So while this does allow more living space for people, it doesn't seem like it will increase home ownership in the way people may think. This could allow someone to buy several of these duplex's, or quadplex's, and rent them out for whatever price they like. Essentially, they are just apartments in that way.
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  8. #8
    Quote Originally Posted by Vegas82 View Post
    Nah, he’s also spending $12B to house the homeless.
    The cruel man is denying them the opportunity to pull themselves up by their bootstraps!

  9. #9
    Quote Originally Posted by Egomaniac View Post
    The cruel man is denying them the opportunity to pull themselves up by their bootstraps!
    Yeah. It’s so ridiculous he’d look to address the massive homeless population when rich people are being forced to wear masks and get vaccinated. Priorities people!

  10. #10
    Quote Originally Posted by Kathandira View Post
    I don't know how these sorts of homes work elsewhere. But you can own a duplex, and rent one side out, or both if you choose. So where it would have been a single family home where the family owns the house, now it is a two family home, where either one family, or neither family that lives in it owns it.

    So while this does allow more living space for people, it doesn't seem like it will increase home ownership in the way people may think. This could allow someone to buy several of these duplex's, or quadplex's, and rent them out for whatever price they like. Essentially, they are just apartments in that way.
    It isn't necessarily meant to improve home ownsership rates (though that will also happen)...it's meant to provide additional housing. 6 million lots can potentially become 12 million+ homes

    People that can't afford a single home can afford a duplex if they can rent out the other half. Or they can buy a smaller lot.

    And sure, Landlords will still be a thing...but instead of renting out a single home for like $4k/m (arbitrary number) they can rent out two homes for $2.5k/m each (another arbitrary number). They won't really be able to rent them out for whatever price they like...because the supply of housing has increased.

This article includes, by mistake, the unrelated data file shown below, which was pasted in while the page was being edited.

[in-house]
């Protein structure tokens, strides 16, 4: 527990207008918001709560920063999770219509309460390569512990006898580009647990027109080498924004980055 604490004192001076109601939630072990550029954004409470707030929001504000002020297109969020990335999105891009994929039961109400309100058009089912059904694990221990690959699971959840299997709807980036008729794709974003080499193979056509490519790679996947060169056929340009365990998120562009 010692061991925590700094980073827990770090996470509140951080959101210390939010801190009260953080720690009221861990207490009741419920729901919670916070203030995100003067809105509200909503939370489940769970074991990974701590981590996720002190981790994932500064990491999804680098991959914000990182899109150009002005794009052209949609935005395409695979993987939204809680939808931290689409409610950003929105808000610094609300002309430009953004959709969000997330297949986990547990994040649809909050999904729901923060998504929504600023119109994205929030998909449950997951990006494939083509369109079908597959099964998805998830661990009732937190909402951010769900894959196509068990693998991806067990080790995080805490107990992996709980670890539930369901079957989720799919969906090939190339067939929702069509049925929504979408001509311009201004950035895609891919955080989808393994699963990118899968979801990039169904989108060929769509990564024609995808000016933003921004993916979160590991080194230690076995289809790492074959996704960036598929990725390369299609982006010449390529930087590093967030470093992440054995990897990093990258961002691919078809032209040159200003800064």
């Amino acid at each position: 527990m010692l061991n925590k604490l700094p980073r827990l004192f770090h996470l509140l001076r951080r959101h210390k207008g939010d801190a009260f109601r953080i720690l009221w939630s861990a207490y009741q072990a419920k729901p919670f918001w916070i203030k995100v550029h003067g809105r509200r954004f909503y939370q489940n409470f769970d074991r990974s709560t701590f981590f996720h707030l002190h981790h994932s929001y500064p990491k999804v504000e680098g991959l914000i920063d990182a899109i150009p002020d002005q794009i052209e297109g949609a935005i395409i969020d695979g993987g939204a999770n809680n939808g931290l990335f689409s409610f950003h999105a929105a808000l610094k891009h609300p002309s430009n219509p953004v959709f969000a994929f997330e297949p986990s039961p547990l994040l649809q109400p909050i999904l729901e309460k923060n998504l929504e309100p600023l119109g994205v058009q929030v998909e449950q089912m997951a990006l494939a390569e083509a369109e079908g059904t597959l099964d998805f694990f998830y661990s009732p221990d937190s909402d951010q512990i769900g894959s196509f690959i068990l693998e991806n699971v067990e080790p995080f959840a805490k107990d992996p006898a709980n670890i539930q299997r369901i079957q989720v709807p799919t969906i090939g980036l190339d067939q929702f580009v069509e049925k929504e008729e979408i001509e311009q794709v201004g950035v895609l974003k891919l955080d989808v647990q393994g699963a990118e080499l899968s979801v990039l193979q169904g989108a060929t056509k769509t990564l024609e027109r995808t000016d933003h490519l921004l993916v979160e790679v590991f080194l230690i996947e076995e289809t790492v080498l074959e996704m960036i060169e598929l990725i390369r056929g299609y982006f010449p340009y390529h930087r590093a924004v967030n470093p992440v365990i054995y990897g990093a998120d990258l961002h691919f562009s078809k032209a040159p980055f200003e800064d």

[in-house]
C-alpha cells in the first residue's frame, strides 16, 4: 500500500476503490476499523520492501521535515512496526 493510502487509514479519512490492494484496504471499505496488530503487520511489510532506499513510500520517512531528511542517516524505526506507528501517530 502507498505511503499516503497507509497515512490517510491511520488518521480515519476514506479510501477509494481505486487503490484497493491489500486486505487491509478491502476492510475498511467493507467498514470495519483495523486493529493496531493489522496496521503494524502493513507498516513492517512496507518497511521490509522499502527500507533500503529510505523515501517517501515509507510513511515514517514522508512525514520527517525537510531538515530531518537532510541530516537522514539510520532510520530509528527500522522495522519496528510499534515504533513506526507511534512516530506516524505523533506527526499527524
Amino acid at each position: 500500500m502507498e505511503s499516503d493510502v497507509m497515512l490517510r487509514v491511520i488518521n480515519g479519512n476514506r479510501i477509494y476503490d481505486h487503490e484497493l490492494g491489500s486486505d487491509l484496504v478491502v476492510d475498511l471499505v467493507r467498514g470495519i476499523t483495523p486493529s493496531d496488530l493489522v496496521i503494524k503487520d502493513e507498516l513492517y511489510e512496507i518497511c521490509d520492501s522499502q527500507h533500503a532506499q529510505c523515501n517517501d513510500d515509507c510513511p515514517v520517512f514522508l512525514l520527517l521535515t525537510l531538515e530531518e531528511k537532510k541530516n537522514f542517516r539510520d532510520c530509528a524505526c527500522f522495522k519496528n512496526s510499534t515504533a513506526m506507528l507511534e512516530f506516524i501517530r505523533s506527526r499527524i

It's not going to immediately change the housing situation in California...but it lays some groundwork for the future.

  11. #11
    The Unstoppable Force PC2's Avatar
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    More options, more density, more houses and people. More is better so I think everyone is okay with this.

    California recently experienced a net loss in our population for the first year in history. Anything to help counter that is good.
    Last edited by PC2; 2021-09-20 at 02:17 PM.

  12. #12
    I Don't Work Here Endus's Avatar
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    Quote Originally Posted by Egomaniac View Post
    It isn't necessarily meant to improve home ownsership rates (though that will also happen)...it's meant to provide additional housing. 6 million lots can potentially become 12 million+ homes
    Also, single-family homes in suburbs don't pay for their own servicing, in terms of property tax. It simply costs too much to provide that servicing, given the distances covered and the population density it serves.

    Duplexes and above mitigate this a fair bit; the property taxes aren't that different, but the servicing costs are minimal; we're not talking "the amount of water consumed" when we talk servicing, we're talking the cost of the pipes running to the home and the like, which doesn't get doubled up for a duplex; one pipe will serve both halves of the duplex. Same for sewage, power, and things like mass transit are a lot more feasible as well with a higher population density.

    Duplexes aren't ideal; apartments and condos are even better. But they're a hell of a lot better than single detached homes.


  13. #13
    Quote Originally Posted by Kathandira View Post